I would NEVER be that weak again. My hands clenched around my blades, looking for something to strike against. The next time I saw Justicar, I’d KILL her! I’d rip my blades into her flesh before she had a chance to fight back! Then she would NEVER be able to hurt me AGAIN! Roaring, I slammed my blades into the nearest tree, an enormous oak I probably couldn’t even have fit my arms around. I beat and hacked at the tree until it splintered and fell, crashing violently through the woods. I leapt on top of the fallen trunk, glaring down at the world. I was STRONG! I was POWERFUL! I had CRUSHED this tree, and I could CRUSH anyone else who tried to stop me!!
But in my core, I knew that I was grasping at lies. I had known it since the first time I hit the tree, because it didn’t feel anything like how it had felt to hit Justicar. My blade had scraped over her face like fingernails scraping against a mountain. How could I ever hope to stop her?! I could almost see her in front of me, coming back to finish me off, her sword plunging towards my eyes. Terror clawed at me, threatening to rip my heart out of my chest. I was going to die! Nothing I did was going to change a single thing! I was going to feel my life bleed out of me before I could even leave a mark on the world!!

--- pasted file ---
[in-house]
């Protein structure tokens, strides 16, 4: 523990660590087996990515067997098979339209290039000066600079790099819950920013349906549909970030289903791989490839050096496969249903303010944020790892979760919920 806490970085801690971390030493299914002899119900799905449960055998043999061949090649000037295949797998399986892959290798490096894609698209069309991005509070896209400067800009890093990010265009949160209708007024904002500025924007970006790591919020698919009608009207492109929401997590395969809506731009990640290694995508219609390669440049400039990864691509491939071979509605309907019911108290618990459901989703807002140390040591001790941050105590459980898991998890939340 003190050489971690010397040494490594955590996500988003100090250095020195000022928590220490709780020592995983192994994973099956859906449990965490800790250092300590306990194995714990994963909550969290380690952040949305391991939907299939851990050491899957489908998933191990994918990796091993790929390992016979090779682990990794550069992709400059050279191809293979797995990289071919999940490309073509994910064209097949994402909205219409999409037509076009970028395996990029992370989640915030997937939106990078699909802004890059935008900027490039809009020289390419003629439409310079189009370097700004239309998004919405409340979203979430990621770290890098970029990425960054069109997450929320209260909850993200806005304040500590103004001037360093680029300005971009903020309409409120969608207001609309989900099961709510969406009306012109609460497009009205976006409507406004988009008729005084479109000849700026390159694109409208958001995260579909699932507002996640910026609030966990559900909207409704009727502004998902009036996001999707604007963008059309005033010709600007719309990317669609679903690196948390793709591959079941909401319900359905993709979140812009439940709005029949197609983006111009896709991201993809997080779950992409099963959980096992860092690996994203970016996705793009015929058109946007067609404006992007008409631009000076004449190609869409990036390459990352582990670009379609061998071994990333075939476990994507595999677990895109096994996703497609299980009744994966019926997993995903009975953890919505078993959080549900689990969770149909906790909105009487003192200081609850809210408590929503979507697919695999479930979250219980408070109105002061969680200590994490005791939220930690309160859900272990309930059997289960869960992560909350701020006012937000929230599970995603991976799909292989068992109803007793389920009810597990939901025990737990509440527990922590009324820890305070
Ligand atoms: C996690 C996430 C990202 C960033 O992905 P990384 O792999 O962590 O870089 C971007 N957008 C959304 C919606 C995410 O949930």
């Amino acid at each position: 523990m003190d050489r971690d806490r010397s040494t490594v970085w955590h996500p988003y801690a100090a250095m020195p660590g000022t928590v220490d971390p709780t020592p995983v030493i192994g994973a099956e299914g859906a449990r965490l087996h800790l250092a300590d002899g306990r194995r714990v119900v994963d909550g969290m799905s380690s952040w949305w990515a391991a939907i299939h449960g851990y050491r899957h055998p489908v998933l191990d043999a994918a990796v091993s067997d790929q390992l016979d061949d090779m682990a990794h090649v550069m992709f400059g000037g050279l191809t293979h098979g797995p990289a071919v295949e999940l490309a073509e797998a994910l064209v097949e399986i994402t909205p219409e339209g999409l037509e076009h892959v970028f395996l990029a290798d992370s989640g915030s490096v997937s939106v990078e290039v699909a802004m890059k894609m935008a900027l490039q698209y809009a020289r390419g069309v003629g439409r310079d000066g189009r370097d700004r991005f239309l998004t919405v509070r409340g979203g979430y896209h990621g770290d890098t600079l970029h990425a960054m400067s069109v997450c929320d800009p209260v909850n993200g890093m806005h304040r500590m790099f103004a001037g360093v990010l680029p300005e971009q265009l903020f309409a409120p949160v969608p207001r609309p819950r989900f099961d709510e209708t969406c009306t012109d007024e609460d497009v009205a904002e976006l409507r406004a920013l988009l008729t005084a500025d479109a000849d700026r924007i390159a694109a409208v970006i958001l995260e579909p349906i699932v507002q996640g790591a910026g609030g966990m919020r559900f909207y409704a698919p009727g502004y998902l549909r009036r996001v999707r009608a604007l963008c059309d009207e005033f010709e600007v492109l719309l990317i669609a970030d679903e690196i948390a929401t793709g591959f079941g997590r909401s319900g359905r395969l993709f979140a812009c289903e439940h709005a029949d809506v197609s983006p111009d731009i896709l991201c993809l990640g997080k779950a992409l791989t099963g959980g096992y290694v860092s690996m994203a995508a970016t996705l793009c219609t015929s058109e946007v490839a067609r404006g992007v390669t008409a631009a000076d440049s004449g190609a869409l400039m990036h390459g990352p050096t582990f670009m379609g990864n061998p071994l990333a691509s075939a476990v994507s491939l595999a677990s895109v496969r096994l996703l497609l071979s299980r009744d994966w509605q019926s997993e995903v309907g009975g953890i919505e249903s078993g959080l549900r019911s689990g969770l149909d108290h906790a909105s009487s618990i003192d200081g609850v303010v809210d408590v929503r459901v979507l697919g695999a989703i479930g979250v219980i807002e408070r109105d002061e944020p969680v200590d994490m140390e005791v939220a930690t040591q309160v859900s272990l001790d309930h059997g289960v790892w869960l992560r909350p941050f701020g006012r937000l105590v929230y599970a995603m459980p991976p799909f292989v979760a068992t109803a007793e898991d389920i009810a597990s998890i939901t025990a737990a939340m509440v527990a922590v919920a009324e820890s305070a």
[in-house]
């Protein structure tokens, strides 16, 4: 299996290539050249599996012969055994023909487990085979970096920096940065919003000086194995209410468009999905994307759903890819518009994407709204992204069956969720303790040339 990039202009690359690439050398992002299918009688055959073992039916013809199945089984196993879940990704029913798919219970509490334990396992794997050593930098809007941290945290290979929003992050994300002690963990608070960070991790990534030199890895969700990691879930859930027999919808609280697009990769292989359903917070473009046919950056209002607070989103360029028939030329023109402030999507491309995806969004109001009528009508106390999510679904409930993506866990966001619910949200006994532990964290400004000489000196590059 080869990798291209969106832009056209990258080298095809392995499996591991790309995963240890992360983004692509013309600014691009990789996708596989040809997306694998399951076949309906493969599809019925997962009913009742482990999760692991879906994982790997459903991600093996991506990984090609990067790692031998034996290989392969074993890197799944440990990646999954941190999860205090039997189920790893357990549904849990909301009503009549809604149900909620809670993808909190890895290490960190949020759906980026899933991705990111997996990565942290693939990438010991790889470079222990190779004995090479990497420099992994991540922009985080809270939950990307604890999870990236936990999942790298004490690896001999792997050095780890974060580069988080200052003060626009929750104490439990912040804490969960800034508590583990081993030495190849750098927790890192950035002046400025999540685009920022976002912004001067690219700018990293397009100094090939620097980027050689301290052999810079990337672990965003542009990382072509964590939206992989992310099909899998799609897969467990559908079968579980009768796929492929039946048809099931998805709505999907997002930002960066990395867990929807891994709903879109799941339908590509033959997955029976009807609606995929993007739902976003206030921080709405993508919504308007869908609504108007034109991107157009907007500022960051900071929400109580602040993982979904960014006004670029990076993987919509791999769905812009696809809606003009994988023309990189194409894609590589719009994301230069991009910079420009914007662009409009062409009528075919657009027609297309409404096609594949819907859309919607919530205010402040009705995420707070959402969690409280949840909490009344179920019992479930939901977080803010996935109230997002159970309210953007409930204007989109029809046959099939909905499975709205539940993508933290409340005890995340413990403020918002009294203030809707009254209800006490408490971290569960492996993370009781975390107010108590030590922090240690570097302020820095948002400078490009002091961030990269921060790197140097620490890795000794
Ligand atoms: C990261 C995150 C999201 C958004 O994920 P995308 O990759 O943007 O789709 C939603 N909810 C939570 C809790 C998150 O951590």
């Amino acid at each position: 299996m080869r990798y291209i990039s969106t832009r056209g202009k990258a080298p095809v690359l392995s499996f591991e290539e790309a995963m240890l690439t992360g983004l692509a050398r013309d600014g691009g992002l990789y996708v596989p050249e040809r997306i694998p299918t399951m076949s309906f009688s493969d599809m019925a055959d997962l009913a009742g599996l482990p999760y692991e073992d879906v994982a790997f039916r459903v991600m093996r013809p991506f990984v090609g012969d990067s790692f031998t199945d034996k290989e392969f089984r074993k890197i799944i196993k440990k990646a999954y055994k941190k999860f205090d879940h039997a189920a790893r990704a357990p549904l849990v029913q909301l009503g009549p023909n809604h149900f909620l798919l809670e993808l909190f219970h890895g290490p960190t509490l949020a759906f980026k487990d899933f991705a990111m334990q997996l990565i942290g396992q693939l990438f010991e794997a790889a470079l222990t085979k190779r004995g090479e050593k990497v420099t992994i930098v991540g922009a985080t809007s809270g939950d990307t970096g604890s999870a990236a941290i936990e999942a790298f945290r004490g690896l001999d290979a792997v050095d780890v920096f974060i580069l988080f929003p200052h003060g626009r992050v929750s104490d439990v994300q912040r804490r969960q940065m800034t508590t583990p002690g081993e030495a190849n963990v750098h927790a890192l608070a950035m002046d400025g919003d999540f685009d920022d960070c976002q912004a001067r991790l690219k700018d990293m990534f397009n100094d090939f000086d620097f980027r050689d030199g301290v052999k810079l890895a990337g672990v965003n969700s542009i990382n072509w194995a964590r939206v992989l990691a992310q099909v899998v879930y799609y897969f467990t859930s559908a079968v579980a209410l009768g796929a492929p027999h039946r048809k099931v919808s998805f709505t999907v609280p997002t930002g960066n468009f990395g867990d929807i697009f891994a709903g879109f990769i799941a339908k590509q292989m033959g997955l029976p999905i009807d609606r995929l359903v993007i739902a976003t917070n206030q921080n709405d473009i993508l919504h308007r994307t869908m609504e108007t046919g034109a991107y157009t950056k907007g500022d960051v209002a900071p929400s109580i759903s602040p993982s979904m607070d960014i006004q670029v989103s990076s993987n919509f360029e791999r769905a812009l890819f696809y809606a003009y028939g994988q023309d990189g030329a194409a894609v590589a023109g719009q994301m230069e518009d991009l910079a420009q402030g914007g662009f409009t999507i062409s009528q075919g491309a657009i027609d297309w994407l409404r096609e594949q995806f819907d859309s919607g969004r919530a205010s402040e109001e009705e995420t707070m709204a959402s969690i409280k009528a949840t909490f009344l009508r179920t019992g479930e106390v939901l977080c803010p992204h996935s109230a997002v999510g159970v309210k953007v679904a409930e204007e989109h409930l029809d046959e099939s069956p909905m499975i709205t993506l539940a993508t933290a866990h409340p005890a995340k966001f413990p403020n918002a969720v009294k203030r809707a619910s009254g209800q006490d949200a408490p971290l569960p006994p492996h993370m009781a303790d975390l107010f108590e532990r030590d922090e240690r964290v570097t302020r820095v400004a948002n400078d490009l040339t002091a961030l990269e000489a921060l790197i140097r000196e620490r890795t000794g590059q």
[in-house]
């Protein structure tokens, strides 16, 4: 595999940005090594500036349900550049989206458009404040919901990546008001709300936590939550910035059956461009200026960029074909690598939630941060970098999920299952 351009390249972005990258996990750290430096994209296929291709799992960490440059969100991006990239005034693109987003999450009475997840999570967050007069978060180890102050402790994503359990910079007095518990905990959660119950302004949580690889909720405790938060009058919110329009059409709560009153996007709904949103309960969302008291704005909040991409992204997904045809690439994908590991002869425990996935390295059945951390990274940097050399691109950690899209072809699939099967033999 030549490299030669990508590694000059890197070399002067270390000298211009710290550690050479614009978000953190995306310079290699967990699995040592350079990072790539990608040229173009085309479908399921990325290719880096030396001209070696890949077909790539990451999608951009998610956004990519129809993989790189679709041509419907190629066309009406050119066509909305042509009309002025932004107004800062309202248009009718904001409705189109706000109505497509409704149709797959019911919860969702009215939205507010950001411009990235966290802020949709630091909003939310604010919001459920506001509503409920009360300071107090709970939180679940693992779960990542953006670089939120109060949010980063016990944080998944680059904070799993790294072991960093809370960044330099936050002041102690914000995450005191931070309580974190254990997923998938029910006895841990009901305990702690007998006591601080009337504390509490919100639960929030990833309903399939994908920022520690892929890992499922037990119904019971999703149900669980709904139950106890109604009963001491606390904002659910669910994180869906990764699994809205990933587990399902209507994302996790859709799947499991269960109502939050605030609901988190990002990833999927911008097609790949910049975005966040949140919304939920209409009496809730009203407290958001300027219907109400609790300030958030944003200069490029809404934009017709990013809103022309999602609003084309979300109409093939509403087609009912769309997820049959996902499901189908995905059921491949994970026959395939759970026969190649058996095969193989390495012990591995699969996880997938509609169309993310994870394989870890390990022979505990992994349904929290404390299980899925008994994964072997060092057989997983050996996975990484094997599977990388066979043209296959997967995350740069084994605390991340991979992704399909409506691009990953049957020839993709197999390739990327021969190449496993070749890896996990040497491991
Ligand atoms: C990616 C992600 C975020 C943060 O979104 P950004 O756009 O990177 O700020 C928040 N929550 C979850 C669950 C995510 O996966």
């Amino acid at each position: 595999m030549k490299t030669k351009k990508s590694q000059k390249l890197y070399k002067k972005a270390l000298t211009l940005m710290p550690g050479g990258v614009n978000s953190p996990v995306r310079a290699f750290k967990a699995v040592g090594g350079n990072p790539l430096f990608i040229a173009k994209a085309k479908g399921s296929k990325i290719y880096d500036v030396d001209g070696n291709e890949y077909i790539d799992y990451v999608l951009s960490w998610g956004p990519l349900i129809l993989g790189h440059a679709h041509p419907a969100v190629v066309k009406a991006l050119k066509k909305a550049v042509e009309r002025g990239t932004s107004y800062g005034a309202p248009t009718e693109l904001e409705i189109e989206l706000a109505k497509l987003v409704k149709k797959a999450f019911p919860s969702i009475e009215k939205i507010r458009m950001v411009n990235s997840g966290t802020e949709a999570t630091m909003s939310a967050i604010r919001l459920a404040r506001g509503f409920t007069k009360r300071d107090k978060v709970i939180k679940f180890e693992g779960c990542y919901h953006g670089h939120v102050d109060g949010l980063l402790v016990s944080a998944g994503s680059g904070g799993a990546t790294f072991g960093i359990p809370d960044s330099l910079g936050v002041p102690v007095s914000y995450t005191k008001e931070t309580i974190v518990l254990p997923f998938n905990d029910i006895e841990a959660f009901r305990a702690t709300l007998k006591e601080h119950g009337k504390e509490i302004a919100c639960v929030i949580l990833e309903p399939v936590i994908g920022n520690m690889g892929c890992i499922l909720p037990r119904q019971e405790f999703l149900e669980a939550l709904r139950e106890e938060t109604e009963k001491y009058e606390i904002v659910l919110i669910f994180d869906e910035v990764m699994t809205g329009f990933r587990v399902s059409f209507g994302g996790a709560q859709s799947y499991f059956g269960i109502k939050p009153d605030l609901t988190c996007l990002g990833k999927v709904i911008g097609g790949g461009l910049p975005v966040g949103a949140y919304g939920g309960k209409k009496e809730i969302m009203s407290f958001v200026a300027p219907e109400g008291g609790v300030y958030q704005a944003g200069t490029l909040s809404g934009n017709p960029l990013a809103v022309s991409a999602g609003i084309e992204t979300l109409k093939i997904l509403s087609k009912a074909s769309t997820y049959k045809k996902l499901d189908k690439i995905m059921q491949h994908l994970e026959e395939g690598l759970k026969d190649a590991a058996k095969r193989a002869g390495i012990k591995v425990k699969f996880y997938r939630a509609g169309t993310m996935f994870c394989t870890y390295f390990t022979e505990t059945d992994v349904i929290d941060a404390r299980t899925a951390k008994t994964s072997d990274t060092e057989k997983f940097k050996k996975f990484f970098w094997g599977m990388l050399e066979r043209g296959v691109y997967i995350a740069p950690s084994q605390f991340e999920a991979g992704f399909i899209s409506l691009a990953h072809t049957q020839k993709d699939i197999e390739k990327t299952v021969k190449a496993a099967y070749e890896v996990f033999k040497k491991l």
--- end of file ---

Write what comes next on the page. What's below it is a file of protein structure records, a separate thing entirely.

The pain was too much. I felt a scream building inside me. I had to get out of here. I ran frantically into the woods. Branches tore at my arms and head. My legs hurt and I could barely see where I was going. But the pain didn’t end. It was inside of me.
I stumbled to a halt, hunched over and gasping for breath. I couldn’t go on like this! I had to do SOMETHING! I had to get myself under control somehow! But I couldn’t get away from her! Everywhere I ran, I felt Justicar two steps behind me! I had to get her out of my head! I had to think about something else, ANYTHING else! I cast about for something to think, but nothing came to me. There had to be something! Even if it was just the things I had done right before or after the fight! What had I been doing before? I wrenched the memories out of my mind. I had been struggling through the Blood Child’s Path – because I was on my way to the portal – because –